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File transfer via RDP is slow RRS feed

  • Question

  • Here's the situation:

    I'm transfering a file from my remote XP box via RDP, to a Windows 7 box elsewhere. It reaches speed of around 500KB/s.

    Why is this a problem?

    The sending end (remote XP box) has an upload bandwidth of 20Mb/s, which is pretty much idle. So it should be able to reach speeds in the neighbourhood of 2MB/s - four times as much. The receiving end (Windows 7 box) has a 100Mb/s download bandwidth (just about idle as well), so it should be more than capable of keeping up. The response times (ping times for some folks) between the two is about 9ms (even while copying).

    The other way around is just as slow. In this direction, the connection should be capable of 100Mb/s, but it reaches roughly only one-twentieth of that (!).

    The total end-to-end line looks like this:

    Windows 7 box -- generic NAT router -- fiberoptic -- provider 1 -- provider 2 -- fiberoptic/copper -- generic NAT router -- SSH proxy -- VMware ESXi with XP box in it.

    Here's the question:

    Why is it so slow, as compared to what the connection should be capable of?

    To recap:

    Copying a file FROM the remote to my local box: about one-quarter of expected speeds.
    Copying a file TO the remote from my local box: about one-twentieth of expected speeds.

    Tuesday, March 17, 2015 8:36 AM

Answers

  •  The feature is there, so it's at least designed to work.

    I am well aware. Refer to my Ford Focus on the Indy 500 analogy. Both cars drive, one is designed and built to drive faster. Same goes for RDP and file transfers, yes they work, fast? Probably not. Your issue of slow transfer rates can be solved by using a program designed for file transfers. You get what you get with RDP, AFAIK and according to many forums I have read since you posted this. You won't get a much faster transfer rate.
    Monday, March 23, 2015 3:44 PM

All replies

  • Your not taking into account the bandwidth usage of the RDP session itself. RDP takes up a lot of bandwidth by itself and a 500KB/s file transfer rate via RDP to a outside network isn't actually that bad. RDP isn't designed to be a good file transfer method. Might I suggest using a FTP program?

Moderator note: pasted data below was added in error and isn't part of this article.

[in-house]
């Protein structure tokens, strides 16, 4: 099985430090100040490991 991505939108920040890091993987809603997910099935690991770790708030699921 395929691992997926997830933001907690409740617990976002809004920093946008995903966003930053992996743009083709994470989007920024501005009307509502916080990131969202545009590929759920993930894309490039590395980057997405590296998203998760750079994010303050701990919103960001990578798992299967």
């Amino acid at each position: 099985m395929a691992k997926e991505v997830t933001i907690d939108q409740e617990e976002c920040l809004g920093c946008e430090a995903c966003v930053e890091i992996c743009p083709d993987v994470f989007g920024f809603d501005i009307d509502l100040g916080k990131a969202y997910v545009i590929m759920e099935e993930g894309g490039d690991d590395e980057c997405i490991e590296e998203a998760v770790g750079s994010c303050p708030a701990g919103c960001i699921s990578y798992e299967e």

• Edited by Acreed02 Tuesday, March 17, 2015 12:12 PM
    • Proposed as answer by Karen HuModerator Wednesday, March 18, 2015 3:09 AM
    Tuesday, March 17, 2015 12:10 PM
  • Hi,

    Yes, like Acreed02 said, the bandwidth usage of the remote connection is quite a bit. It even cannot transfer larger than 2GB file.

    You could refer to this similar situation:

    http://superuser.com/questions/429524/how-to-better-copypaste-big-files-over-rdp

    Please Note: Since the website is not hosted by Microsoft, the link may change without notice. Microsoft does not guarantee the accuracy of this information.


    Please remember to mark the replies as answers if they help, and unmark the answers if they provide no help. If you have feedback for TechNet Support, contact tnmff@microsoft.com.


    Wednesday, March 18, 2015 3:21 AM
    Moderator
  • Protocol overhead is irrelevant. If you do the math, the fastest transfer for me would impose a 75% overhead (500KB/s versus 2MB/s capable) of the protocols. I understand there's some overhead, but 75% is too much. As for the other way around, I stated it's capable of twenty times more, which would mean an overhead of 95%! No fricking way of course. RDP is not that badly designed.

    It looks more as if 500KB/s is imposed as some sort of arbitrary limit.


    • Edited by thany1 Thursday, March 19, 2015 9:09 AM
    Thursday, March 19, 2015 9:06 AM
  • The RDP session does use some bandwidth, of course it does. But it doesn't use quite that much. If you consider it even works fine on a modest 3G connection, or when connection from the other side of the world - it wouldn't exactly need to max out a 100Mb fiberoptic connection.

    So it should be capable of MUCH more than 500KB/s for file tansfers.

    Thursday, March 19, 2015 9:08 AM
  • Thany1,

    I don't think anyone was suggesting that RDP uses 95% overhead. The main takeaway here is that RDP isn't designed for file transfers. Yes it is possible, but it isn't going to be ideal. It would be like me taking a stock Ford Focus to the Indy 500, would I be able to race? Yes. Would I be very fast? Nope.

    There may be some arbitrary limit on file transfers from an RDP session, that I do not know and cannot find any info on it. If the rate causes issues there are plenty of free FTP programs you can use to transfer files more quickly.